Sunday, March 22, 2009

I'm at the opera!

UTAH OPERA's Marriage of Figaro: 3 stars (out of 5)

I never would have imagined myself going to the opera. I love the theater, I love concerts, I love movies. But the opera seemed a little out there. Then I met a real-life opera singer at one of my game-night outings. He seemed like a normal-enough person and much cooler than his head shot seemed to imply. Soon after, I heard an advertisement on NPR about the local opera company putting on "The Marriage of Figaro." So I asked my roommate Amanda if she fancied a try at the opera. This is her year of trying new things, so she readily agreed. We bought nose-bleed tickets for 15 bucks; we weren't willing to drop $50+ on an event that, frankly, might suck.
We got all dressed up (with somewhere to go!) and arrived at the Capitol Theatre in downtown Salt Lake City on a blustery Sunday afternoon. We climbed about 3 flights of stairs and found our seats. After squeezing our knees and elbows in to the tightly packed seats, we looked around the audience and read through the program. I was absolutely tickled to recognize a couple from contra dancing. (See this guy in the blue shirt? He was there with his girlfriend.)
In any case, the program explained that in the first act, Figaro and his fiancee are talking about the upcoming wedding. Then, the Count appears and wants the fiancee (Susanna) for his own. There's a older woman who wants to marry Figaro and thinks she can bribe him into marriage by holding the money he owes her as enticement. There's a flirtatious page boy (played by a girl) who chases after the Countess. Then there are about 3 or 4 other characters introduced, and things start to look confusing. That's when I put the program aside and waited for the show to start.
It began with Mozart's familiar opening strains that I remember playing in band one year. The musicianship was excellent, flawless. The curtains raised on a pretty stage with a bed in the middle of the room and cherub figures painted on the walls. We meet Figaro and Susanna, and the story begins.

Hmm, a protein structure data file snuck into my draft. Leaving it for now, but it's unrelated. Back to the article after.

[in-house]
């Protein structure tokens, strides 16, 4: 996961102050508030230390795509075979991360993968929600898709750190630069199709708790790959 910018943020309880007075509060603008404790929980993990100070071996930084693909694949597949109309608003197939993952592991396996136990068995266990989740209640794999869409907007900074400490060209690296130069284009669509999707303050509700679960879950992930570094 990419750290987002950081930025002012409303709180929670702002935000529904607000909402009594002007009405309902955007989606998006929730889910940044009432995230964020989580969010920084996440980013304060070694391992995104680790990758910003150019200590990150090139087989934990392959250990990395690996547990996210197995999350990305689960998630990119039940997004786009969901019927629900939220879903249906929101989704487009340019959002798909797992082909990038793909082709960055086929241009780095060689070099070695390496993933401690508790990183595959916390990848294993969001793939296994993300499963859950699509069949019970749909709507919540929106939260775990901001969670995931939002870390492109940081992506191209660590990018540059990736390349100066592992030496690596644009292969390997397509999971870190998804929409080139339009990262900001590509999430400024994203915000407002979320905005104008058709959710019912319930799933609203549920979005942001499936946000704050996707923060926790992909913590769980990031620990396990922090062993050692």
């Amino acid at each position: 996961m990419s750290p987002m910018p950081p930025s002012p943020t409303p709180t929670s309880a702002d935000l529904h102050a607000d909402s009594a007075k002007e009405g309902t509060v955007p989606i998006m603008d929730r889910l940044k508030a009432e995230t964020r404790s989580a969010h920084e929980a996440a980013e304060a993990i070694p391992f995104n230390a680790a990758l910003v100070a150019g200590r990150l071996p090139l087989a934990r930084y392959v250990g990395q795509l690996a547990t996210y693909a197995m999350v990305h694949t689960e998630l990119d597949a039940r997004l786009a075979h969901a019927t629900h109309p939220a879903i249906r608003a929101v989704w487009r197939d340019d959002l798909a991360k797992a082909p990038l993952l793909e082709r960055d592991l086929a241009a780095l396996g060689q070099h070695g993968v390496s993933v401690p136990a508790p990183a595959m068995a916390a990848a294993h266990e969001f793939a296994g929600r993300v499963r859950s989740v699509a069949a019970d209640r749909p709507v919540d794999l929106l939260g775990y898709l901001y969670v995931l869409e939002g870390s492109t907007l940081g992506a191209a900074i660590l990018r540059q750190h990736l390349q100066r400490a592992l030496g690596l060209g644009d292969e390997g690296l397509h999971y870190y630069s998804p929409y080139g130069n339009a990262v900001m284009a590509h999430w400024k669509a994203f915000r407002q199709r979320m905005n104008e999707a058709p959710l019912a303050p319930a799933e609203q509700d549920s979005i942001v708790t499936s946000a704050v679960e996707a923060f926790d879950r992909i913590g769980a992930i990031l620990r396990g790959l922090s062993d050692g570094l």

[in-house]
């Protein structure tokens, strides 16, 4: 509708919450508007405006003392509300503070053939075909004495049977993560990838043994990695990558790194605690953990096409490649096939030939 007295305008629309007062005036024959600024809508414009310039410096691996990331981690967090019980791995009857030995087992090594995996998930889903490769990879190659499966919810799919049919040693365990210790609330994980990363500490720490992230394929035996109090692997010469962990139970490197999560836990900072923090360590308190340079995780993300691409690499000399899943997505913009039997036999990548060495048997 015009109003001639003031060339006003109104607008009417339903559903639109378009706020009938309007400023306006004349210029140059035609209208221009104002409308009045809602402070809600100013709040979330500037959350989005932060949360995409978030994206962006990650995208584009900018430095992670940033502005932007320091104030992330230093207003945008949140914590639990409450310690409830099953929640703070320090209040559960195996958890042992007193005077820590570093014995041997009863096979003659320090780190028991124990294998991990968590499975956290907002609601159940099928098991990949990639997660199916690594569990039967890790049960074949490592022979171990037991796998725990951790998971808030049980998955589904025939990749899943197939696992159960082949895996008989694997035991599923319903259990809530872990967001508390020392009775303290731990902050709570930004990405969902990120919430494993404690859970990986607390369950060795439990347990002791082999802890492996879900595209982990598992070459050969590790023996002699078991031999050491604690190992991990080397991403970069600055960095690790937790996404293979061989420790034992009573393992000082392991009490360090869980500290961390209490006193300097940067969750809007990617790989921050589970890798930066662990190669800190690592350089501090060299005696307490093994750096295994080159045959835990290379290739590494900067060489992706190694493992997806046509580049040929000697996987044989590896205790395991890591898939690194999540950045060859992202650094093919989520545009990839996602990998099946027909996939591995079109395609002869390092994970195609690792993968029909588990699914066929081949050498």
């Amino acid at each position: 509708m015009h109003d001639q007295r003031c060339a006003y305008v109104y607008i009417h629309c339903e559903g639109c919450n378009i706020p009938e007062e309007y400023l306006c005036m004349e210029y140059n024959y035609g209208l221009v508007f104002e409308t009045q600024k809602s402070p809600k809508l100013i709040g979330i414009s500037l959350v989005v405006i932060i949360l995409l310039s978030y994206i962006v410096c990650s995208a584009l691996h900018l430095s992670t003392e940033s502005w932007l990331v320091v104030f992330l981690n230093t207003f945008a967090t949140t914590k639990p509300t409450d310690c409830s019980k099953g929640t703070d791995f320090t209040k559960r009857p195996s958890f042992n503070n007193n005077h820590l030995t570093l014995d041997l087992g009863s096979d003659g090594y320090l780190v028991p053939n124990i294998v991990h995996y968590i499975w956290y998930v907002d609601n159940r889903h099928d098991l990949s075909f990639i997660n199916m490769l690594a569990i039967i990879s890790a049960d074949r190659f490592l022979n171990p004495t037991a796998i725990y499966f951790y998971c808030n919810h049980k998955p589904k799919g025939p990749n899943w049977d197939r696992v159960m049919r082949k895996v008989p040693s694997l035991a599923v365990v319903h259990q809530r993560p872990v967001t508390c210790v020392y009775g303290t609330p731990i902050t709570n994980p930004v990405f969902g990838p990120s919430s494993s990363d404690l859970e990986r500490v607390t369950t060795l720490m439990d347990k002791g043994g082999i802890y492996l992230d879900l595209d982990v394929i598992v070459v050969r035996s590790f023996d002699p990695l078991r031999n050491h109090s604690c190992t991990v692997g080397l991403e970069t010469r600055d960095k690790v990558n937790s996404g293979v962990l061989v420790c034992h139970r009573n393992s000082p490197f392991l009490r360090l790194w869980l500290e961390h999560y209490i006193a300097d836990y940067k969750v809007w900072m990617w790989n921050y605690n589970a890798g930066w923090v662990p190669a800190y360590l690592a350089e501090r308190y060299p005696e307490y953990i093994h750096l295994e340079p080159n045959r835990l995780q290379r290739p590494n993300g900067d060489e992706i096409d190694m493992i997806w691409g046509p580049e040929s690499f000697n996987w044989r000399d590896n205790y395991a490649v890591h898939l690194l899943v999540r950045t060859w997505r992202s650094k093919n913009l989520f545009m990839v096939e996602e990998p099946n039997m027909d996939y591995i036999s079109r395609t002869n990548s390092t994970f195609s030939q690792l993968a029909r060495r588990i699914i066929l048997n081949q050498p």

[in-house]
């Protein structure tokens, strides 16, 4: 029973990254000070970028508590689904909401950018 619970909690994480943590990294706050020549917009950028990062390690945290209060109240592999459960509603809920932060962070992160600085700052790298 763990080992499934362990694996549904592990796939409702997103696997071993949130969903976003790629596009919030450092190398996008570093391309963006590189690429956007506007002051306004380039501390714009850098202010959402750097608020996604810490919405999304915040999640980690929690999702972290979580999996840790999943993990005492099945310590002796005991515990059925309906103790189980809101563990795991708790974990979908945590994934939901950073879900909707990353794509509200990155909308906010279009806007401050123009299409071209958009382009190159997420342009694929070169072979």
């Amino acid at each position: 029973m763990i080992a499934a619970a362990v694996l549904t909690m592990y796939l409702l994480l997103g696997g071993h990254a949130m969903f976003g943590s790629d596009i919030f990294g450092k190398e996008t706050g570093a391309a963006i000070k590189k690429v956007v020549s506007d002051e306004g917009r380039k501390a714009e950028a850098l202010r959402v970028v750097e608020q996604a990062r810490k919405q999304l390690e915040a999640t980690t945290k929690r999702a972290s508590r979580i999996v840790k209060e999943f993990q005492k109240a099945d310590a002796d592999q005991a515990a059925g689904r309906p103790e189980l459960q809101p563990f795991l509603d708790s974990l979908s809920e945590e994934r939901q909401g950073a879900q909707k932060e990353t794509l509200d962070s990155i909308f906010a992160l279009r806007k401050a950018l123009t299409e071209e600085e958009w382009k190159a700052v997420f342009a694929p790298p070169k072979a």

The opera itself is a comedy. It's not one of these tragic shows where everyone dies of TB, poor and alone. Other stereotypes of the opera are there: love affairs, people jumping to conclusions, bizarre coincidences, scheming, jealousy, deception.
I won't be able to clearly tell the story, so I won't. That was part of the learning curve for me: so many characters and subplots confused me. The singing itself was like the musicianship: flawless. It seemed any one of the performers on stage could have played the lead parts. There was no talking at all: this was straight opera singing. It was also in Italian. There were surtitles above the stage. This was a bit of a drag, because it took away from my enjoyment of the pure singing. I had to look away to comprehend what I was hearing. There was a disconnect there. When I concentrated on the signing alone, I got more pleasure out of it. i didn't understand what was happening, but oh well.
There were 2 intermissions; the show itself lasted about 3 hours. It was a tad uncomfortable on two levels: sitting down for so long in a small, cramped space, and having a cough that nearly tickled my throat so bad I wanted to grab the water out of the hands of the girl sitting next to me (*not* my roommate). Instead, I frantically grabbed a cough drop and prayed it would still the tickle. After an uncomfortable 2 or 3 minutes, it did.
So, would I do it again? Yes, I think so. "Figaro," confusing as it was, was a good place to start, operatically. It had some laughs, beautiful sets and costumes, amazing performances, and was overall well-done. Next time, I hope not to have a cough.

Even better than the opera was dinner at the Melting Pot afterward. Amanda and I walked over from the theater after reserving a table online during one of the opera's intermissions (yay, iPhone!). We went "whole hog" and splurged on the Fondue Feast. First came the 4-cheese fondue with bread, apples, and raw veggies. Next were the salads. After a nice pause while we digested came the meat: steak, chicken, shrimp, pork. Oh, yes, there were also mushroom ravioli-type things. Finally, we got to choose our dessert. In what kind of chocolate fondue would we like to dip our strawberries, bananas, Oreo- and graham-cracker-rolled marshmallows, pound cake, brownies, and cheesecake? We chose simply: milk chocolate. Other options were white, dark, espresso, cinnamon, turtle, and more I cannot recall. My favorite of the sweets to dip? The Oreo-rolled marshmallow. Wow. Sugar coma time. But worth it. In the end, opera and the Melting Pot were a great pairing.

Monday, March 09, 2009

Contra dancing in SLC

I finally got a group of friends to come dancing with me.
Back row: Katie, Brian, Danielle, Allison, Amanda.
Front row: Daphne, James

Danielle balancing right and left in a long line.

Danielle, Allison, Amanda. Didn't realize the "girls" were so out there.

More long lines. Look closely. You might find yourself. You are not Ted Kaczynski.